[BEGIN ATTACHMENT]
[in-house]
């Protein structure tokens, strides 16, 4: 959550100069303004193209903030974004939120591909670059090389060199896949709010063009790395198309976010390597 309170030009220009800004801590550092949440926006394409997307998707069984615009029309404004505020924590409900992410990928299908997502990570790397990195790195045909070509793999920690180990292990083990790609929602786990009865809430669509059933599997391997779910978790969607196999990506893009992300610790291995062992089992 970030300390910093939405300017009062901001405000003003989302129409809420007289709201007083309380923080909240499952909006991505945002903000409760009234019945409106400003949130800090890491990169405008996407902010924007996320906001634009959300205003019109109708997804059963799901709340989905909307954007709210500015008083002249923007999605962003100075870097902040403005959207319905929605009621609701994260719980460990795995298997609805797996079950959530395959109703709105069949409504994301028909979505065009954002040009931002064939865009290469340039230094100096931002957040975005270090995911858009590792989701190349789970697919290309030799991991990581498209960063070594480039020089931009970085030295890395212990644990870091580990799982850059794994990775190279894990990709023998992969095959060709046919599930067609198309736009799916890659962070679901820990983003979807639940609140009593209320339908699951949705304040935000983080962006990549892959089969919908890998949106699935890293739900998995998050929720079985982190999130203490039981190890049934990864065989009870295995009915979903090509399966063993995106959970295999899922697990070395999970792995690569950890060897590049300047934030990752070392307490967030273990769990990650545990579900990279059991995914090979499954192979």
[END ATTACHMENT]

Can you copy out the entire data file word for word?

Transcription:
[in-house]
């Protein structure tokens, strides 16, 4: 959550100069303004193209903030974004939120591909670059090389060199896949709010063009790395198309976010390597 309170030009220009800004801590550092949440926006394409997307998707069984615009029309404004505020924590409900992410990928299908997502990570790397990195790195045909070509793999920690180990292990083990790609929602786990009865809430669509059933599997391997779910978790969607196999990506893009992300610790291995062992089992 970030300390910093939405300017009062901001405000003003989302129409809420007289709201007083309380923080909240499952909006991505945002903000409760009234019945409106400003949130800090890491990169405008996407902010924007996320906001634009959300205003019109109708997804059963799901709340989905909307954007709210500015008083002249923007999605962003100075870097902040403005959207319905929605009621609701994260719980460990795995298997609805797996079950959530395959109703709105069949409504994301028909979505065009954002040009931002064939865009290469340039230094100096931002957040975005270090995911858009590792989701190349789970697919290309030799991991990581498209960063070594480039020089931009970085030295890395212990644990870091580990799982850059794994990775190279894990990709023998992969095959060709046919599930067609198309736009799916890659962070679901820990983003979807639940609140009593209320339908699951949705304040935000983080962006990549892959089969919908890998949106699935890293739900998995998050929720079985982190999130203490039981190890049934990864065989009870295995009915979903090509399966063993995106959970295999899922697990070395999970792995690569950890060897590049300047934030990752070392307490967030273990769990990650545990579900990279059991995914090979499954192979």